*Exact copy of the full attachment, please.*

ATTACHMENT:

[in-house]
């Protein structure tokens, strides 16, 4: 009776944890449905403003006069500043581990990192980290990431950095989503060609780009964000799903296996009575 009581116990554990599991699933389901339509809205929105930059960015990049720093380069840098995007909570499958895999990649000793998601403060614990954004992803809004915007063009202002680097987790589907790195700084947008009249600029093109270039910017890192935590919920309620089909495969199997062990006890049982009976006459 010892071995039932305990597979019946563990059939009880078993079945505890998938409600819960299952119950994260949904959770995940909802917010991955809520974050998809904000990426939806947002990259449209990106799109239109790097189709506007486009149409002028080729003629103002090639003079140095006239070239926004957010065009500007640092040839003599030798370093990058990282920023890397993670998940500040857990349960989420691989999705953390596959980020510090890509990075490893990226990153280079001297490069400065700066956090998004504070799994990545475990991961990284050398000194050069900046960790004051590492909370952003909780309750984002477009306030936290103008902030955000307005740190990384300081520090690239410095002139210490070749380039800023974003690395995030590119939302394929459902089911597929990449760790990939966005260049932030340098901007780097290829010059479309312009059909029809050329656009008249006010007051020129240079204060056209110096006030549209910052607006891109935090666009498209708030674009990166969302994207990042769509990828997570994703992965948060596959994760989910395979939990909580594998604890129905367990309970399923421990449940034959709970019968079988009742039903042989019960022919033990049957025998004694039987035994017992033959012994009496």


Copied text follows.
[in-house]
């Protein structure tokens, strides 16, 4: 009776944890449905403003006069500043581990990192980290990431950095989503060609780009964000799903296996009575 009581116990554990599991699933389901339509809205929105930059960015990049720093380069840098995007909570499958895999990649000793998601403060614990954004992803809004915007063009202002680097987790589907790195700084947008009249600029093109270039910017890192935590919920309620089909495969199997062990006890049982009976006459 010892071995039932305990597979019946563990059939009880078993079945505890998938409600819960299952119950994260949904959770995940909802917010991955809520974050998809904000990426939806947002990259449209990106799109239109790097189709506007486009149409002028080729003629103002090639003079140095006239070239926004957010065009500007640092040839003599030798370093990058990282920023890397993670998940500040857990349960989420691989999705953390596959980020510090890509990075490893990226990153280079001297490069400065700066956090998004504070799994990545475990991961990284050398000194050069900046960790004051590492909370952003909780309750984002477009306030936290103008902030955000307005740190990384300081520090690239410095002139210490070749380039800023974003690395995030590119939302394929459902089911597929990449760790990939966005260049932030340098901007780097290829010059479309312009059909029809050329656009008249006010007051020129240079204060056209110096006030549209910052607006891109935090666009498209708030674009990166969302994207990042769509990828997570994703992965948060596959994760989910395979939990909580594998604890129905367990309970399923421990449940034959709970019968079988009742039903042989019960022919033990049957025998004694039987035994017992033959012994009496």